Plot: Based on the best-seller by author Khaled Hosseini, a lifelong bond between two Middle Eastern boys gets thrown into turmoil after a kite-fighting tournament. Years later Amir (Khalid Abdalla) is an author in California, and heads back to Afghanistan to help his old friend and his friend’s son.
Who’s it for: Anyone who read the book will want to see this adaptation. The other audience should come from people wanting to expand their knowledge of other cultures.
Expectations: My mom loved the book. I don’t know if this helped or hurt, but I am typically drawn to learning anything about the Middle East, especially if it can be captured in an entertaining film.
Khalid Abdalla as Amir: Abdalla plays the adult Amir, an author living in America. The wedding is beautiful to watch, with Amir thinking only of the future with his wife. It’s his past that holds the pain, but mainly for his selfish actions.
Homayoun Ershadi as Baba: The father of Amir, Baba is a strong Afghan man who wishes his son followed in his footsteps. It’s tragic to see the life he must lead when they relocate to America. And luckily, the family secret he holds on to his entire life eventually is revealed.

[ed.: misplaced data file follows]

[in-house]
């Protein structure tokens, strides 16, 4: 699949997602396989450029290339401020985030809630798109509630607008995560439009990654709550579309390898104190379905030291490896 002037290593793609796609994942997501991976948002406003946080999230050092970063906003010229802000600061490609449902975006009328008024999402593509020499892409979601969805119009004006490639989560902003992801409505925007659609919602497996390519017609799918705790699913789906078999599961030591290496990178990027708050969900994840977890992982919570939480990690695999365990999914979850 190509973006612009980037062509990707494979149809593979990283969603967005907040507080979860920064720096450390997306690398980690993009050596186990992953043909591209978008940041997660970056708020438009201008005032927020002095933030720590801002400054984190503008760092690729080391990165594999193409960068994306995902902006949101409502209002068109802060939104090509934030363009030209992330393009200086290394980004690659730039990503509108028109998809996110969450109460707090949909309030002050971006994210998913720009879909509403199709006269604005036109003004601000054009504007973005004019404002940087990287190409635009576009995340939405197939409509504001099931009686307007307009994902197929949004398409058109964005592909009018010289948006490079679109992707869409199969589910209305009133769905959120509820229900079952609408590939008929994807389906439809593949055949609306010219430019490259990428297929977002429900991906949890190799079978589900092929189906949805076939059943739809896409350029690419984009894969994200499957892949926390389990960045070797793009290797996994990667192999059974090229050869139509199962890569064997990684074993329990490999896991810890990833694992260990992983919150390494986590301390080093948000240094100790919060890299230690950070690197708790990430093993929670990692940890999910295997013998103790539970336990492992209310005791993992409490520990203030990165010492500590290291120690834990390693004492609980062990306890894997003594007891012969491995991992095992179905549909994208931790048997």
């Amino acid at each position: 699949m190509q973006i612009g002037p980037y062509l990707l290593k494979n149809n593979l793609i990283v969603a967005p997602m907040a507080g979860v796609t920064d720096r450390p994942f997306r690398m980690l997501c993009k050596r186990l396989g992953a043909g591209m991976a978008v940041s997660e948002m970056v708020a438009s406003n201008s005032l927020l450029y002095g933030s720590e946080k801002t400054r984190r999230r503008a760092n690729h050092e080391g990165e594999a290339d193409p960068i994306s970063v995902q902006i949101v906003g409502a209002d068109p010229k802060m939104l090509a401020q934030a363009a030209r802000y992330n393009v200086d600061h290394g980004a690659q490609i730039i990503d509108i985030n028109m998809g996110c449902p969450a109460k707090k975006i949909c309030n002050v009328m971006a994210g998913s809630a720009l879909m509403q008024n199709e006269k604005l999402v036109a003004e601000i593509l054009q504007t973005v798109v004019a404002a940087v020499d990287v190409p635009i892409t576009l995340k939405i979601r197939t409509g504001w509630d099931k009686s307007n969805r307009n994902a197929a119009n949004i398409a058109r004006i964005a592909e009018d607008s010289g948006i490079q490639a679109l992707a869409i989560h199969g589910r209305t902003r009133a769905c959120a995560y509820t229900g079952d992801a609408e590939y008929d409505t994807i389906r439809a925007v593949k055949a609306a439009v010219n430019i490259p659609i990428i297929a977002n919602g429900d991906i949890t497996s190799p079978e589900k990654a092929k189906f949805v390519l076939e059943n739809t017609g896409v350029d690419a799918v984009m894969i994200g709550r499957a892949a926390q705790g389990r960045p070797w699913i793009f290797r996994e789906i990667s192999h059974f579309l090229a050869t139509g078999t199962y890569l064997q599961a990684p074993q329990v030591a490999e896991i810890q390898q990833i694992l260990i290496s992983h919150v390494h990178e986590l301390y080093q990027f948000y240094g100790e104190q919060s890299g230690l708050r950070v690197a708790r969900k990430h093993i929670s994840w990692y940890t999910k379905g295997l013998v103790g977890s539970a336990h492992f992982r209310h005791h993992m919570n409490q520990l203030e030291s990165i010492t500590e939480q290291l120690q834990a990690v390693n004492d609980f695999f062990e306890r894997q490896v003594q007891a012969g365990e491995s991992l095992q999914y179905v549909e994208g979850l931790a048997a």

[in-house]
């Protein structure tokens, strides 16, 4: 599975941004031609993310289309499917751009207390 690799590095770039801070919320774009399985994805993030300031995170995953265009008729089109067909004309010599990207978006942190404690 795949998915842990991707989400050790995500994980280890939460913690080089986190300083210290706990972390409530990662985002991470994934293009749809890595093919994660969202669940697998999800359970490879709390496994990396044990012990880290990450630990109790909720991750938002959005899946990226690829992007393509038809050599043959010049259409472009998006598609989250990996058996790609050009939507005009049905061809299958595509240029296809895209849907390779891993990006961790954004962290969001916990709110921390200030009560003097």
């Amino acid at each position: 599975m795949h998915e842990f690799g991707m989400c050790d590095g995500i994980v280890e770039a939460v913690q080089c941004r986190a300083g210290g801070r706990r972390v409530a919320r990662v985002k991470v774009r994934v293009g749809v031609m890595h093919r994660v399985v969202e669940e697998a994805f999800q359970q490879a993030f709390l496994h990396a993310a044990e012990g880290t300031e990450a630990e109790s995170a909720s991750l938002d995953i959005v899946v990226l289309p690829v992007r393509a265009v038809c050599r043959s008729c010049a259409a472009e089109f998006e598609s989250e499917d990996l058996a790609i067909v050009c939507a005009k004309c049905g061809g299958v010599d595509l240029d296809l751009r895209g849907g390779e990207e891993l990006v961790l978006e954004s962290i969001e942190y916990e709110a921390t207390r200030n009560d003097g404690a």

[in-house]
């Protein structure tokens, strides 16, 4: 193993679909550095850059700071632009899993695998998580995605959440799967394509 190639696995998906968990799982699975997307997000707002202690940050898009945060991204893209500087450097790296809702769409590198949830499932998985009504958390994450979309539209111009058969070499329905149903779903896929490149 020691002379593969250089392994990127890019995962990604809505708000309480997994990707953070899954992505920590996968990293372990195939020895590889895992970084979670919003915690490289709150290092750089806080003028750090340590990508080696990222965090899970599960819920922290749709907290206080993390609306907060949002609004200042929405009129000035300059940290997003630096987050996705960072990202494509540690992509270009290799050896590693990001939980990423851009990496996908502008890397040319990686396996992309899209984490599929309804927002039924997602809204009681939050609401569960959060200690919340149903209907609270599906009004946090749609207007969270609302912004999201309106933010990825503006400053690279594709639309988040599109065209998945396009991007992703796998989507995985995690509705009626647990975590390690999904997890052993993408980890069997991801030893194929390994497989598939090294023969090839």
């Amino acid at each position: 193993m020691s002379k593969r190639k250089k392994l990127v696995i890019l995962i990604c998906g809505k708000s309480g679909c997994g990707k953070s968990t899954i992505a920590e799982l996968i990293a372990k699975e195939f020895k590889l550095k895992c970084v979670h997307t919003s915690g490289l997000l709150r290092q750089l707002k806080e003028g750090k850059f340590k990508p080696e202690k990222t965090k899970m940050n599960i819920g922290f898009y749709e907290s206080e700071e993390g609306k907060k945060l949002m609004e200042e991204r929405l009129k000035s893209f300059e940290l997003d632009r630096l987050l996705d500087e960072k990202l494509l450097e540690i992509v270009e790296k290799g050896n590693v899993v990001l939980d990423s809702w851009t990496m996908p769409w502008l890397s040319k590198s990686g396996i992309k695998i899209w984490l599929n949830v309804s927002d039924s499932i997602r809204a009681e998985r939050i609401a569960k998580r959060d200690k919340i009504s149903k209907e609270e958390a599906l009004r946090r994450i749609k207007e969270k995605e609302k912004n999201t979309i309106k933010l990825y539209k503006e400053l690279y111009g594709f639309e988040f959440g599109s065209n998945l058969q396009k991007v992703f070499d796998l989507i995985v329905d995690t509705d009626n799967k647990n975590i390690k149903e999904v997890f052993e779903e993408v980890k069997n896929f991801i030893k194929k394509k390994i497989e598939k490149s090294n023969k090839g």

Zekeria Ebrahimi and Ahmad Khan Mahmoodzada as the young Amir and Hassan: The two young boys are definitely the highlight of the film. Their friendship is truly felt, which makes the tragedy that befalls Hassan all the more powerful. For me, the story would have had greater impact if I could have followed Hassan’s life instead of Amir’s.
Talking: Subtitles for the vast majority of the film. It’s good to see Amir finally stand up for himself, it’s just unfortunate we must spend most of the film watching him deal with his guilt.
Sights and sounds: Afghanistan is captured in all its beauty and then all of its tragedy. The kite-fighting scene is difficult to understand simply because I had never heard of it before. A little more history of this competition would have helped, since it was a bounding piece of the entire film.
“The Kite Runner” takes us to Afghanistan during the Soviet Union invasion of the late ’70s and then returns us to the land in the late ’80s after the devastation. It’s a horrific life that many of these people have had to live, with examples of men selling their artificial legs for money and orphans living in hideous conditions. It’s a tragic picture, especially with Hassan’s difficult life with his privileged friend Amir watching on. Luckily, Amir returns to Afghanistan to make amends for his actions (or better yet, his non-action) and help Hassan’s son.
Overall Grade: 7